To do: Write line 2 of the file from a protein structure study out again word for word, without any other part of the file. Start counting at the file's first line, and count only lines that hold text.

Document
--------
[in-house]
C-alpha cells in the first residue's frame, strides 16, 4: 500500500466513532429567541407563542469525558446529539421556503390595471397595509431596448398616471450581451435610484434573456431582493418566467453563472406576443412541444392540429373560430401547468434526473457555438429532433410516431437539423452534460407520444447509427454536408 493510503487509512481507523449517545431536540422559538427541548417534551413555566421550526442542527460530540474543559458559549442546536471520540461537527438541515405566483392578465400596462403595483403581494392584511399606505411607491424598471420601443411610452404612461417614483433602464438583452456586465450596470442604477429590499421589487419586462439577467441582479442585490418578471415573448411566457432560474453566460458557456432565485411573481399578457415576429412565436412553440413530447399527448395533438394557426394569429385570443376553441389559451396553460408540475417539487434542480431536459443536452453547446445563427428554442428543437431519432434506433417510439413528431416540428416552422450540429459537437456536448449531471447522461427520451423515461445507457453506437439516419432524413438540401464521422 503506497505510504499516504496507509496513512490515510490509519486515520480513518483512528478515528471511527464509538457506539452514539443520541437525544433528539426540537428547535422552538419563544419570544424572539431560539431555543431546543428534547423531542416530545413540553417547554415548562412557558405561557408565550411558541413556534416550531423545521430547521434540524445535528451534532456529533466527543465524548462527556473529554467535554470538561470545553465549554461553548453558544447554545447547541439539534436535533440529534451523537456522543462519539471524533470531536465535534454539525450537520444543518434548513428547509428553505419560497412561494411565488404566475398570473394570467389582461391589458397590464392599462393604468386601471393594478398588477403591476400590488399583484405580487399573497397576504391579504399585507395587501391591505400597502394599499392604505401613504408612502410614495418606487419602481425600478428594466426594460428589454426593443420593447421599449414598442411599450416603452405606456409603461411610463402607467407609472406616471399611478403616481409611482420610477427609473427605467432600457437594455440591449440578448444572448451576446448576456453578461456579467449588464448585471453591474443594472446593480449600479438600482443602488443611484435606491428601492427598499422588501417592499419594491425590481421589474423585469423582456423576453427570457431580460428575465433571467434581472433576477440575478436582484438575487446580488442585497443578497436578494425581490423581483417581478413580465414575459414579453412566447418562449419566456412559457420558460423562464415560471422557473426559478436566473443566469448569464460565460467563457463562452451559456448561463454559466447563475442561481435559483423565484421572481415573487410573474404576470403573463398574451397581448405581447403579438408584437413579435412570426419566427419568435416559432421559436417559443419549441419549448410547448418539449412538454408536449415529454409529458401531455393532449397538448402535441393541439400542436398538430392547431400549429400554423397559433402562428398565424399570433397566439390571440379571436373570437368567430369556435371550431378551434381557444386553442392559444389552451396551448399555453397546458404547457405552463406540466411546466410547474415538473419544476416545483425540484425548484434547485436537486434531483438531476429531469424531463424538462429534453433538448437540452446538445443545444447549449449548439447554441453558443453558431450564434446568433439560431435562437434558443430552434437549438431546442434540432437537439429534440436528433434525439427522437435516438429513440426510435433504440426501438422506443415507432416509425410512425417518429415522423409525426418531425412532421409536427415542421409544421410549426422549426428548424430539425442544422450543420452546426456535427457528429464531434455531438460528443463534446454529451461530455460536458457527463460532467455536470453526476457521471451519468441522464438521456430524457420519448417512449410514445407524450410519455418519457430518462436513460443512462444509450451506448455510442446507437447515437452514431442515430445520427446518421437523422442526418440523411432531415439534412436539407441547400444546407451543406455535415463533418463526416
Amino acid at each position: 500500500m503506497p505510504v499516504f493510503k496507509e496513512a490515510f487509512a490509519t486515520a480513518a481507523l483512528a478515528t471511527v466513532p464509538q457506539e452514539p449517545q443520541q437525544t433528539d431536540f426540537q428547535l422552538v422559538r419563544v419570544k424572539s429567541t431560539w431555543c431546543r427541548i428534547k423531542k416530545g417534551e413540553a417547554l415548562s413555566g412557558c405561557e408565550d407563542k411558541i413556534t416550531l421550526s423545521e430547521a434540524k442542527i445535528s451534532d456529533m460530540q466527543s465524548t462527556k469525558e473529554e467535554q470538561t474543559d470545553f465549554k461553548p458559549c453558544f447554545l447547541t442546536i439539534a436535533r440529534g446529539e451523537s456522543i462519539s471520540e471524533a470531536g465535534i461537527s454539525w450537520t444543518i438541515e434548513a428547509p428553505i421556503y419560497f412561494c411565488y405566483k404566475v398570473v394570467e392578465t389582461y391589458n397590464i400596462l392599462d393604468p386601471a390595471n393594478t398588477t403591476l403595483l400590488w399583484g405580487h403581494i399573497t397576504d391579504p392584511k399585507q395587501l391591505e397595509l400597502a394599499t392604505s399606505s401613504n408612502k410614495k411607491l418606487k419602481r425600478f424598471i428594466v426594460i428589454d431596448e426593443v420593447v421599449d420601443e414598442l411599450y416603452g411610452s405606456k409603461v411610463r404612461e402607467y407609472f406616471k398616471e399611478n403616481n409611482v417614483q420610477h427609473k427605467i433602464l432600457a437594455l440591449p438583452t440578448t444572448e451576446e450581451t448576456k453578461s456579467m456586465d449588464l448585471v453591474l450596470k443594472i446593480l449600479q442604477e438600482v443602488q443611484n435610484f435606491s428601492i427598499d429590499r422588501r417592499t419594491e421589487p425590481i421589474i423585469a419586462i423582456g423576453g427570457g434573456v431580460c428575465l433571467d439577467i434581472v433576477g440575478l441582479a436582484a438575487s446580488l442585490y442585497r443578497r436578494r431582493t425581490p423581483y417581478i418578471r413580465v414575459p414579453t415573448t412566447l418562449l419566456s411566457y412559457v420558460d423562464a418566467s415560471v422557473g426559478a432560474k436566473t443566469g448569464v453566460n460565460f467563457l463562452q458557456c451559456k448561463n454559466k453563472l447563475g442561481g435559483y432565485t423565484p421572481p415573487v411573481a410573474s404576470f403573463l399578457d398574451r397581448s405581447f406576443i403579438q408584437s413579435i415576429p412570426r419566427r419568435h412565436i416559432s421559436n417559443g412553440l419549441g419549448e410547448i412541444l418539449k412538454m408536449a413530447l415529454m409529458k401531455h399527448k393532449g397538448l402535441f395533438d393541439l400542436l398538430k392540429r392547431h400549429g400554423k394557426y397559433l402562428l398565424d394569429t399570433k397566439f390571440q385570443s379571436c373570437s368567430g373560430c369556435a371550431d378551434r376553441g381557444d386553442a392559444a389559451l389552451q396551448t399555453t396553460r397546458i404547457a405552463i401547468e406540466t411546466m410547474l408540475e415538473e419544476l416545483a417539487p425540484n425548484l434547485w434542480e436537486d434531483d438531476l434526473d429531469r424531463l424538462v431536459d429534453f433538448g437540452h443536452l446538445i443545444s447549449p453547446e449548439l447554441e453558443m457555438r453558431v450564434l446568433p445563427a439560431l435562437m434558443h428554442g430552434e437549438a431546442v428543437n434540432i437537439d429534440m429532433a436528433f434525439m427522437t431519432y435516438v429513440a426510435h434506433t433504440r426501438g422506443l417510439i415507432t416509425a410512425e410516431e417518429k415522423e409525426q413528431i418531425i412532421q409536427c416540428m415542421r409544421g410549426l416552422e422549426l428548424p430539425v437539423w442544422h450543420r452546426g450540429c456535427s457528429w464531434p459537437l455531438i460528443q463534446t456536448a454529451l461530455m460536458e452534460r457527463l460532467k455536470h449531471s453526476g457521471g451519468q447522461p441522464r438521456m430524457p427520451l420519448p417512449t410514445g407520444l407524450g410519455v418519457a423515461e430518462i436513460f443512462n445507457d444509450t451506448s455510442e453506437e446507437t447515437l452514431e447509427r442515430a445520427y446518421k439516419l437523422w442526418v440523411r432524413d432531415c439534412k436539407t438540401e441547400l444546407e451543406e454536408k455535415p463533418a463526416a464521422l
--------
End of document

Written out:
C-alpha cells in the first residue's frame, strides 16, 4: 500500500466513532429567541407563542469525558446529539421556503390595471397595509431596448398616471450581451435610484434573456431582493418566467453563472406576443412541444392540429373560430401547468434526473457555438429532433410516431437539423452534460407520444447509427454536408 493510503487509512481507523449517545431536540422559538427541548417534551413555566421550526442542527460530540474543559458559549442546536471520540461537527438541515405566483392578465400596462403595483403581494392584511399606505411607491424598471420601443411610452404612461417614483433602464438583452456586465450596470442604477429590499421589487419586462439577467441582479442585490418578471415573448411566457432560474453566460458557456432565485411573481399578457415576429412565436412553440413530447399527448395533438394557426394569429385570443376553441389559451396553460408540475417539487434542480431536459443536452453547446445563427428554442428543437431519432434506433417510439413528431416540428416552422450540429459537437456536448449531471447522461427520451423515461445507457453506437439516419432524413438540401464521422 503506497505510504499516504496507509496513512490515510490509519486515520480513518483512528478515528471511527464509538457506539452514539443520541437525544433528539426540537428547535422552538419563544419570544424572539431560539431555543431546543428534547423531542416530545413540553417547554415548562412557558405561557408565550411558541413556534416550531423545521430547521434540524445535528451534532456529533466527543465524548462527556473529554467535554470538561470545553465549554461553548453558544447554545447547541439539534436535533440529534451523537456522543462519539471524533470531536465535534454539525450537520444543518434548513428547509428553505419560497412561494411565488404566475398570473394570467389582461391589458397590464392599462393604468386601471393594478398588477403591476400590488399583484405580487399573497397576504391579504399585507395587501391591505400597502394599499392604505401613504408612502410614495418606487419602481425600478428594466426594460428589454426593443420593447421599449414598442411599450416603452405606456409603461411610463402607467407609472406616471399611478403616481409611482420610477427609473427605467432600457437594455440591449440578448444572448451576446448576456453578461456579467449588464448585471453591474443594472446593480449600479438600482443602488443611484435606491428601492427598499422588501417592499419594491425590481421589474423585469423582456423576453427570457431580460428575465433571467434581472433576477440575478436582484438575487446580488442585497443578497436578494425581490423581483417581478413580465414575459414579453412566447418562449419566456412559457420558460423562464415560471422557473426559478436566473443566469448569464460565460467563457463562452451559456448561463454559466447563475442561481435559483423565484421572481415573487410573474404576470403573463398574451397581448405581447403579438408584437413579435412570426419566427419568435416559432421559436417559443419549441419549448410547448418539449412538454408536449415529454409529458401531455393532449397538448402535441393541439400542436398538430392547431400549429400554423397559433402562428398565424399570433397566439390571440379571436373570437368567430369556435371550431378551434381557444386553442392559444389552451396551448399555453397546458404547457405552463406540466411546466410547474415538473419544476416545483425540484425548484434547485436537486434531483438531476429531469424531463424538462429534453433538448437540452446538445443545444447549449449548439447554441453558443453558431450564434446568433439560431435562437434558443430552434437549438431546442434540432437537439429534440436528433434525439427522437435516438429513440426510435433504440426501438422506443415507432416509425410512425417518429415522423409525426418531425412532421409536427415542421409544421410549426422549426428548424430539425442544422450543420452546426456535427457528429464531434455531438460528443463534446454529451461530455460536458457527463460532467455536470453526476457521471451519468441522464438521456430524457420519448417512449410514445407524450410519455418519457430518462436513460443512462444509450451506448455510442446507437447515437452514431442515430445520427446518421437523422442526418440523411432531415439534412436539407441547400444546407451543406455535415463533418463526416